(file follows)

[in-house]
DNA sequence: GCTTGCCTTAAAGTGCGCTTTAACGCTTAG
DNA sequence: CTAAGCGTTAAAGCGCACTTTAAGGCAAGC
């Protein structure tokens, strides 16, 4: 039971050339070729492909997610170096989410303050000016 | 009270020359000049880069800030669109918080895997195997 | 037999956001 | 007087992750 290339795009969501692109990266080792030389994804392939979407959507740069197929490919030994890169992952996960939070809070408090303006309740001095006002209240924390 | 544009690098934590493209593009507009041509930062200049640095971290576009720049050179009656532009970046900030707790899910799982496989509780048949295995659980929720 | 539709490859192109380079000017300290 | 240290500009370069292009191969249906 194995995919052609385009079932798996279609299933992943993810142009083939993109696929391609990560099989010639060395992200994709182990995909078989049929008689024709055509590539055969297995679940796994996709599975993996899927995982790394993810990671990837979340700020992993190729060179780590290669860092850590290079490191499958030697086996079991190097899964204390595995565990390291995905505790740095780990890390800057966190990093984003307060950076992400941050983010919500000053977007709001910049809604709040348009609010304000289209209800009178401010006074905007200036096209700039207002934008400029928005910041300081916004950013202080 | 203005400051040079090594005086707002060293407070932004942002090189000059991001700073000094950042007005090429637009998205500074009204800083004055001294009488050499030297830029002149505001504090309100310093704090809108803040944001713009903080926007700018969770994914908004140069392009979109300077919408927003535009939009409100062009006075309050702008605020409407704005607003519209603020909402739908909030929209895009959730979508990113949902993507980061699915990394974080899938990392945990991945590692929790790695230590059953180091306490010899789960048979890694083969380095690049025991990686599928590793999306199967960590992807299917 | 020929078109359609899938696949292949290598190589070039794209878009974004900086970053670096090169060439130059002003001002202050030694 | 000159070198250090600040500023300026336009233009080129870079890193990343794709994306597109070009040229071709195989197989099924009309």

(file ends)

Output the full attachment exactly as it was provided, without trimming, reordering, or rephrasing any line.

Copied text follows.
[in-house]
DNA sequence: GCTTGCCTTAAAGTGCGCTTTAACGCTTAG
DNA sequence: CTAAGCGTTAAAGCGCACTTTAAGGCAAGC
């Protein structure tokens, strides 16, 4: 039971050339070729492909997610170096989410303050000016 | 009270020359000049880069800030669109918080895997195997 | 037999956001 | 007087992750 290339795009969501692109990266080792030389994804392939979407959507740069197929490919030994890169992952996960939070809070408090303006309740001095006002209240924390 | 544009690098934590493209593009507009041509930062200049640095971290576009720049050179009656532009970046900030707790899910799982496989509780048949295995659980929720 | 539709490859192109380079000017300290 | 240290500009370069292009191969249906 194995995919052609385009079932798996279609299933992943993810142009083939993109696929391609990560099989010639060395992200994709182990995909078989049929008689024709055509590539055969297995679940796994996709599975993996899927995982790394993810990671990837979340700020992993190729060179780590290669860092850590290079490191499958030697086996079991190097899964204390595995565990390291995905505790740095780990890390800057966190990093984003307060950076992400941050983010919500000053977007709001910049809604709040348009609010304000289209209800009178401010006074905007200036096209700039207002934008400029928005910041300081916004950013202080 | 203005400051040079090594005086707002060293407070932004942002090189000059991001700073000094950042007005090429637009998205500074009204800083004055001294009488050499030297830029002149505001504090309100310093704090809108803040944001713009903080926007700018969770994914908004140069392009979109300077919408927003535009939009409100062009006075309050702008605020409407704005607003519209603020909402739908909030929209895009959730979508990113949902993507980061699915990394974080899938990392945990991945590692929790790695230590059953180091306490010899789960048979890694083969380095690049025991990686599928590793999306199967960590992807299917 | 020929078109359609899938696949292949290598190589070039794209878009974004900086970053670096090169060439130059002003001002202050030694 | 000159070198250090600040500023300026336009233009080129870079890193990343794709994306597109070009040229071709195989197989099924009309």